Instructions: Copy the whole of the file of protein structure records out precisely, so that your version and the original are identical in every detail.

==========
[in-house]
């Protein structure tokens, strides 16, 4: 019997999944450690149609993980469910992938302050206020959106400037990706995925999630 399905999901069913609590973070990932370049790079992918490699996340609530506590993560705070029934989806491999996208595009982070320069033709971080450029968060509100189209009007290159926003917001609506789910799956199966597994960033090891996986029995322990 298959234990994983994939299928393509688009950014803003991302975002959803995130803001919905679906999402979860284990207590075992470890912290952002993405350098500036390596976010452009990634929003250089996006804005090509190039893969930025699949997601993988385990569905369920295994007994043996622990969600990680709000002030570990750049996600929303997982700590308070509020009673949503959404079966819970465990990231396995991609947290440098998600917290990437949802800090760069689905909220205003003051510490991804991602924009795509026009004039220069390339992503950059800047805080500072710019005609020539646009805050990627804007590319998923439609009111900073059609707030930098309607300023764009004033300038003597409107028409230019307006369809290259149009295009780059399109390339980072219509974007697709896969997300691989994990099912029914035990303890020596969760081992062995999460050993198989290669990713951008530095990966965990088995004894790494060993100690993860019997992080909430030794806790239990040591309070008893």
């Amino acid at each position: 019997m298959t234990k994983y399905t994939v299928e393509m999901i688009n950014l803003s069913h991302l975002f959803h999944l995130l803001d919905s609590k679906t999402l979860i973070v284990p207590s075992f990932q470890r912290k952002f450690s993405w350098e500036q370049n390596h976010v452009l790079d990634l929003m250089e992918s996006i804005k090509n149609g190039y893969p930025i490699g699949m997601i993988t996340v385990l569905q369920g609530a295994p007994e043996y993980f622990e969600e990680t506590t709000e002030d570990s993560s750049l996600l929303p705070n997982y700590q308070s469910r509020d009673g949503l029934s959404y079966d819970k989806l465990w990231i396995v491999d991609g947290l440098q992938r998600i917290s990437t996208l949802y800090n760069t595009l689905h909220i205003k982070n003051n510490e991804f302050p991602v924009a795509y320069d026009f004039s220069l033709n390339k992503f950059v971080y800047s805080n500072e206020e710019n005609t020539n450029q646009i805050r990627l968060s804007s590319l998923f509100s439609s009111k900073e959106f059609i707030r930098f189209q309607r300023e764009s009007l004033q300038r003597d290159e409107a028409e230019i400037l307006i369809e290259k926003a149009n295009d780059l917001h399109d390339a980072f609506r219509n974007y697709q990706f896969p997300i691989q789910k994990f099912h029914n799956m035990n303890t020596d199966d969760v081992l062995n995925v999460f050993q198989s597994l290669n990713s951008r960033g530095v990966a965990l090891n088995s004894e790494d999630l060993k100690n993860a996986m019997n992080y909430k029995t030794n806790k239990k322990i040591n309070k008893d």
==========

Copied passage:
[in-house]
């Protein structure tokens, strides 16, 4: 019997999944450690149609993980469910992938302050206020959106400037990706995925999630 399905999901069913609590973070990932370049790079992918490699996340609530506590993560705070029934989806491999996208595009982070320069033709971080450029968060509100189209009007290159926003917001609506789910799956199966597994960033090891996986029995322990 298959234990994983994939299928393509688009950014803003991302975002959803995130803001919905679906999402979860284990207590075992470890912290952002993405350098500036390596976010452009990634929003250089996006804005090509190039893969930025699949997601993988385990569905369920295994007994043996622990969600990680709000002030570990750049996600929303997982700590308070509020009673949503959404079966819970465990990231396995991609947290440098998600917290990437949802800090760069689905909220205003003051510490991804991602924009795509026009004039220069390339992503950059800047805080500072710019005609020539646009805050990627804007590319998923439609009111900073059609707030930098309607300023764009004033300038003597409107028409230019307006369809290259149009295009780059399109390339980072219509974007697709896969997300691989994990099912029914035990303890020596969760081992062995999460050993198989290669990713951008530095990966965990088995004894790494060993100690993860019997992080909430030794806790239990040591309070008893």
């Amino acid at each position: 019997m298959t234990k994983y399905t994939v299928e393509m999901i688009n950014l803003s069913h991302l975002f959803h999944l995130l803001d919905s609590k679906t999402l979860i973070v284990p207590s075992f990932q470890r912290k952002f450690s993405w350098e500036q370049n390596h976010v452009l790079d990634l929003m250089e992918s996006i804005k090509n149609g190039y893969p930025i490699g699949m997601i993988t996340v385990l569905q369920g609530a295994p007994e043996y993980f622990e969600e990680t506590t709000e002030d570990s993560s750049l996600l929303p705070n997982y700590q308070s469910r509020d009673g949503l029934s959404y079966d819970k989806l465990w990231i396995v491999d991609g947290l440098q992938r998600i917290s990437t996208l949802y800090n760069t595009l689905h909220i205003k982070n003051n510490e991804f302050p991602v924009a795509y320069d026009f004039s220069l033709n390339k992503f950059v971080y800047s805080n500072e206020e710019n005609t020539n450029q646009i805050r990627l968060s804007s590319l998923f509100s439609s009111k900073e959106f059609i707030r930098f189209q309607r300023e764009s009007l004033q300038r003597d290159e409107a028409e230019i400037l307006i369809e290259k926003a149009n295009d780059l917001h399109d390339a980072f609506r219509n974007y697709q990706f896969p997300i691989q789910k994990f099912h029914n799956m035990n303890t020596d199966d969760v081992l062995n995925v999460f050993q198989s597994l290669n990713s951008r960033g530095v990966a965990l090891n088995s004894e790494d999630l060993k100690n993860a996986m019997n992080y909430k029995t030794n806790k239990k322990i040591n309070k008893d």